The sidebar is your central resource for managing flights and projects, adding new team members, and managing permissions. The toolbar is your all-in-one workspace for analyzing your drone data, making it easy for you to view your maps, models, and project timelines, along with a variety of data layers, design file overlays, and exporting options. With this design, Site Scan is built to grow and evolve with all of the new features that we’re building in the future.

Brand new features

Speaking of features, we’ve also added a few new capabilities in Site Scan, all of which are geared around making it faster and easier for you to to get the information you need. Here’s just some of what’s new:

Ortho and point cloud photo inspection

Curious about a specific point on your orthomosaic or point cloud? Now, you can use the new Inspect Photo tool to identify that point, and Site Scan will show you every image that it appears in.

Generate contours based off the digital terrain model

Now, you can create rich bare earth models with your Site Scan data, and use your digital terrain model (DTM) to generate contours.

Faster processing

We’ve made enhancements to our processing engine and now your Site Scan data processes faster than ever, ensuring that you get the data you need, when you need it.

Hot keys for measurements

Make measurements, faster. We’ve added hotkeys to our set of measurement 

tools. Now, you can press “d” for distance measurements, “v” for volume, “m” to set markers, “c” to count objects, and “i” to inspect photos in detail.

We’re thrilled about how Site Scan has evolved over the years, and we’re even more excited to see how our community will put this brand new tool to work. If you’re interested in learning more about Site Scan and how it can help your business, watch our announcement webinar set up a 15-minute consultation with us—we’re here to help.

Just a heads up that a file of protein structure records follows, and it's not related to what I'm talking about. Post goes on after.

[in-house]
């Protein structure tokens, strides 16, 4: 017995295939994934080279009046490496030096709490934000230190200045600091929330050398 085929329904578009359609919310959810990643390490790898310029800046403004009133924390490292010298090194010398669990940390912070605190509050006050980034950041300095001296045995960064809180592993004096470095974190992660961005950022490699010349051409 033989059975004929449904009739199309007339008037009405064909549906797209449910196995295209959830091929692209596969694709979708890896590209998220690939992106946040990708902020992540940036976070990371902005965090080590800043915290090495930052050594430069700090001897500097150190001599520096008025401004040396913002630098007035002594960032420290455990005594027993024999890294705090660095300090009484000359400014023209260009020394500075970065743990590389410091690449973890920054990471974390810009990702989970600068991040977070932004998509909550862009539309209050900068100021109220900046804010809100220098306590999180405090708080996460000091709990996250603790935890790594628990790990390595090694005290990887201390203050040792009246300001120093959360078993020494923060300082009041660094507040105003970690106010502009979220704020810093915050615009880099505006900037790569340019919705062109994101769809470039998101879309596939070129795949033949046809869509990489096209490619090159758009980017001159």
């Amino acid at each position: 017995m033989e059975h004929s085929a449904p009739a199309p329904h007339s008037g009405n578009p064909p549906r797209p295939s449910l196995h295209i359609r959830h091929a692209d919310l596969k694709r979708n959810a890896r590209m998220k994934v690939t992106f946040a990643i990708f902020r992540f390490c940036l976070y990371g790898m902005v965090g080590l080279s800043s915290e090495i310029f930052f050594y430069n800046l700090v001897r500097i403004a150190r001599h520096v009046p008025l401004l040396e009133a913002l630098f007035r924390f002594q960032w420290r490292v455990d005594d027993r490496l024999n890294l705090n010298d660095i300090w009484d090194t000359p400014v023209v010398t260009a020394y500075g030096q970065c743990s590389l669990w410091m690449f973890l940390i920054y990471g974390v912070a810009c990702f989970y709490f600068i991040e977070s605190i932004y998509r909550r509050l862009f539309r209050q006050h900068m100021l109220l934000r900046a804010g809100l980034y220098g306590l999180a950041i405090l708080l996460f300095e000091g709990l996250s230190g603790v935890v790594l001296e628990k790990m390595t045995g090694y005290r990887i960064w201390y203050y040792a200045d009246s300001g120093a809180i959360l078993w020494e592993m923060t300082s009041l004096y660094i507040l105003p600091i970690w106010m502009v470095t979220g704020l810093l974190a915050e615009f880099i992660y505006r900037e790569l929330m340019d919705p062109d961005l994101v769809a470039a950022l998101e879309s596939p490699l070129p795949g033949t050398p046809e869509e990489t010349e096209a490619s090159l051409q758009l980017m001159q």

The post Drone software, re-imagined: meet the all new Site Scan appeared first on 3DR.

Why Construction Robots Should Be More Like Sprinklers

When I was kid, I spent my summers with my grandfather, Fred Hauser, a Swiss immigrant engineer living in Los Angeles. Back in the 1930s, he had worked in Hollywood, helping create the audio tape technology for the “talkies”. But by the time I knew him he was an inventor, tinkering in his garage workshop.

His most successful invention was a big one: the automatic sprinkler, which is basically a sprinkler with a clockwork timer attached to it (yes, that’s exactly what you might expect a Swiss engineer in Los Angeles, where the new bungalow owners “greened the desert” with their lawns, to invent: a sprinkler + clock).

Original patents for the automatic sprinkler by my grandfather, Fred Hauser

I learned a lot from him — how to do mechanical drawing, how to use a metal lathe, how to turn ideas into prototypes — but most importantly I learned that a great automatic tool was just that: automatic. Once installed, the sprinklers could be forgotten: they just did their job at the appointed time, and your lawn stayed green.

You may not think of an automatic sprinkler as a robot, but it is: it combines sensing, intelligence and actuation (as does a dishwasher or washing machine, which are also unheralded robots). Today’s sprinklers are connected to the internet, collect data, decide when to water based on weather, and, best of all, just work.

Fast forward more decades than I care to admit, and now, probably not coincidentally, I run a robotics company. 3DR, which I co-founded in 2012, helped pioneer the modern drone industry and, equally importantly, is today putting drones to work gathering data and making it useful. Our inspiration is the same as my grandfather’s: make advanced technology simple to do a needed job well. Great tools should just work—at the end of the day, there’s no reason for an automatic scanning drone to be harder to use than an automatic sprinkler.

Great tools should just work—at the end of the day, there’s no reason for an automatic scanning drone to be harder to use than an automatic sprinkler.